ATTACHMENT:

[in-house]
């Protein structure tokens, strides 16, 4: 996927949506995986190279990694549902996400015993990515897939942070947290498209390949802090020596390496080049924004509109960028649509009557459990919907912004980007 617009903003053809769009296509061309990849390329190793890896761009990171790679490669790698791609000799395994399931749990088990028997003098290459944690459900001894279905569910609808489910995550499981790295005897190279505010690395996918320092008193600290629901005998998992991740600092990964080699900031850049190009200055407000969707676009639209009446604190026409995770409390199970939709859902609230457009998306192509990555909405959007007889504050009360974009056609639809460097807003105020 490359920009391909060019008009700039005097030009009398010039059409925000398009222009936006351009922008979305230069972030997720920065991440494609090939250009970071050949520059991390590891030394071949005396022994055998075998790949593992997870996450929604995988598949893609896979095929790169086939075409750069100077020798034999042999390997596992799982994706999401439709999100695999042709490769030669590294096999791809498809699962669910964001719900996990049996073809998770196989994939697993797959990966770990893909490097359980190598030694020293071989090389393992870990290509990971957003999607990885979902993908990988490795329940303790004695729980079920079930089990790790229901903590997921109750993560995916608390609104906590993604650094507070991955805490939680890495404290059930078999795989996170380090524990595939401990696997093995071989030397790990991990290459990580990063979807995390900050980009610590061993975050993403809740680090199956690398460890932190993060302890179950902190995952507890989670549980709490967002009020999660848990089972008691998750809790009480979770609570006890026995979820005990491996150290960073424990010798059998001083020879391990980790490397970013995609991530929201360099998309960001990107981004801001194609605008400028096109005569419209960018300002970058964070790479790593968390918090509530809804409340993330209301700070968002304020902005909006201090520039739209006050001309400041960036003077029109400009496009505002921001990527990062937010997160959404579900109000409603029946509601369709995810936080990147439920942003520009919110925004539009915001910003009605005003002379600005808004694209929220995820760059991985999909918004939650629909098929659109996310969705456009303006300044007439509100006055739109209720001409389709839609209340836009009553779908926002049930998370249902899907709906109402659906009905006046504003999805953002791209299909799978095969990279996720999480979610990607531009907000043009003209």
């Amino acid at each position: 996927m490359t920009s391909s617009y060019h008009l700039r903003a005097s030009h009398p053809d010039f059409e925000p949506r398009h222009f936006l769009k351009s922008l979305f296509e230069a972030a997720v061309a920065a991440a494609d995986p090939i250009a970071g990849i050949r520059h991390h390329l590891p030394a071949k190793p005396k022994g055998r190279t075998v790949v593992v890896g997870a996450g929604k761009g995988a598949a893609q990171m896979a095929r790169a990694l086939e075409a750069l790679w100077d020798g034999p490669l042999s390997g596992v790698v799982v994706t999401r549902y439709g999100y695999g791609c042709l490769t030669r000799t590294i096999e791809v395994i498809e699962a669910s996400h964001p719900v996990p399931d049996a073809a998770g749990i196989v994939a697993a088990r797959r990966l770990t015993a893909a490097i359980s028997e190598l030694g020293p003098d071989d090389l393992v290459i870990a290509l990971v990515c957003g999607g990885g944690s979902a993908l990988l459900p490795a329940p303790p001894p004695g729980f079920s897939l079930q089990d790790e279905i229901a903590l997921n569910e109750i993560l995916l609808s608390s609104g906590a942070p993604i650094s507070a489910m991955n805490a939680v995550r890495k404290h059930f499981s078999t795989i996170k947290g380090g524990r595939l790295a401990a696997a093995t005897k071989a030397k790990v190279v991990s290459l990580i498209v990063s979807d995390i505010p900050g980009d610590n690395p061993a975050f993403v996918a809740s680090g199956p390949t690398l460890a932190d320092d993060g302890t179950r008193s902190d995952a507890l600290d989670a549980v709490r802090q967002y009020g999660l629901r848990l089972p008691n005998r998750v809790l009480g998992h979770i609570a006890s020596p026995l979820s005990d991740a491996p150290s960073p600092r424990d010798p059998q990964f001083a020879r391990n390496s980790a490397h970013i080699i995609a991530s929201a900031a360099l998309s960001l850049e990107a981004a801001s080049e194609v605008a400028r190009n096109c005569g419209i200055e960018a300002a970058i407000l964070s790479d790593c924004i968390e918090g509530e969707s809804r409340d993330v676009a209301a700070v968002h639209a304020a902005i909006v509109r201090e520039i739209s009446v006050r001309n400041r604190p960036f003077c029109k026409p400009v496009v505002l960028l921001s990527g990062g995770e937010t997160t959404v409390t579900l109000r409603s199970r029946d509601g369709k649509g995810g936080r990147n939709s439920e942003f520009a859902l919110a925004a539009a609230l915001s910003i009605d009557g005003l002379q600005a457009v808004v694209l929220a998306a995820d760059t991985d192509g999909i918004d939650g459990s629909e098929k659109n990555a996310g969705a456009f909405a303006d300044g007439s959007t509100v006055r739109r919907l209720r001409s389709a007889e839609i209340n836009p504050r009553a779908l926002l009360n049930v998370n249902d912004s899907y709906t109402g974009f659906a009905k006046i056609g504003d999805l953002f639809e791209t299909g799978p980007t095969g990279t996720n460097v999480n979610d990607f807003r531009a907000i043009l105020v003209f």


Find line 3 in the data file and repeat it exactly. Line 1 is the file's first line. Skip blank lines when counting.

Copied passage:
């Amino acid at each position: 996927m490359t920009s391909s617009y060019h008009l700039r903003a005097s030009h009398p053809d010039f059409e925000p949506r398009h222009f936006l769009k351009s922008l979305f296509e230069a972030a997720v061309a920065a991440a494609d995986p090939i250009a970071g990849i050949r520059h991390h390329l590891p030394a071949k190793p005396k022994g055998r190279t075998v790949v593992v890896g997870a996450g929604k761009g995988a598949a893609q990171m896979a095929r790169a990694l086939e075409a750069l790679w100077d020798g034999p490669l042999s390997g596992v790698v799982v994706t999401r549902y439709g999100y695999g791609c042709l490769t030669r000799t590294i096999e791809v395994i498809e699962a669910s996400h964001p719900v996990p399931d049996a073809a998770g749990i196989v994939a697993a088990r797959r990966l770990t015993a893909a490097i359980s028997e190598l030694g020293p003098d071989d090389l393992v290459i870990a290509l990971v990515c957003g999607g990885g944690s979902a993908l990988l459900p490795a329940p303790p001894p004695g729980f079920s897939l079930q089990d790790e279905i229901a903590l997921n569910e109750i993560l995916l609808s608390s609104g906590a942070p993604i650094s507070a489910m991955n805490a939680v995550r890495k404290h059930f499981s078999t795989i996170k947290g380090g524990r595939l790295a401990a696997a093995t005897k071989a030397k790990v190279v991990s290459l990580i498209v990063s979807d995390i505010p900050g980009d610590n690395p061993a975050f993403v996918a809740s680090g199956p390949t690398l460890a932190d320092d993060g302890t179950r008193s902190d995952a507890l600290d989670a549980v709490r802090q967002y009020g999660l629901r848990l089972p008691n005998r998750v809790l009480g998992h979770i609570a006890s020596p026995l979820s005990d991740a491996p150290s960073p600092r424990d010798p059998q990964f001083a020879r391990n390496s980790a490397h970013i080699i995609a991530s929201a900031a360099l998309s960001l850049e990107a981004a801001s080049e194609v605008a400028r190009n096109c005569g419209i200055e960018a300002a970058i407000l964070s790479d790593c924004i968390e918090g509530e969707s809804r409340d993330v676009a209301a700070v968002h639209a304020a902005i909006v509109r201090e520039i739209s009446v006050r001309n400041r604190p960036f003077c029109k026409p400009v496009v505002l960028l921001s990527g990062g995770e937010t997160t959404v409390t579900l109000r409603s199970r029946d509601g369709k649509g995810g936080r990147n939709s439920e942003f520009a859902l919110a925004a539009a609230l915001s910003i009605d009557g005003l002379q600005a457009v808004v694209l929220a998306a995820d760059t991985d192509g999909i918004d939650g459990s629909e098929k659109n990555a996310g969705a456009f909405a303006d300044g007439s959007t509100v006055r739109r919907l209720r001409s389709a007889e839609i209340n836009p504050r009553a779908l926002l009360n049930v998370n249902d912004s899907y709906t109402g974009f659906a009905k006046i056609g504003d999805l953002f639809e791209t299909g799978p980007t095969g990279t996720n460097v999480n979610d990607f807003r531009a907000i043009l105020v003209f």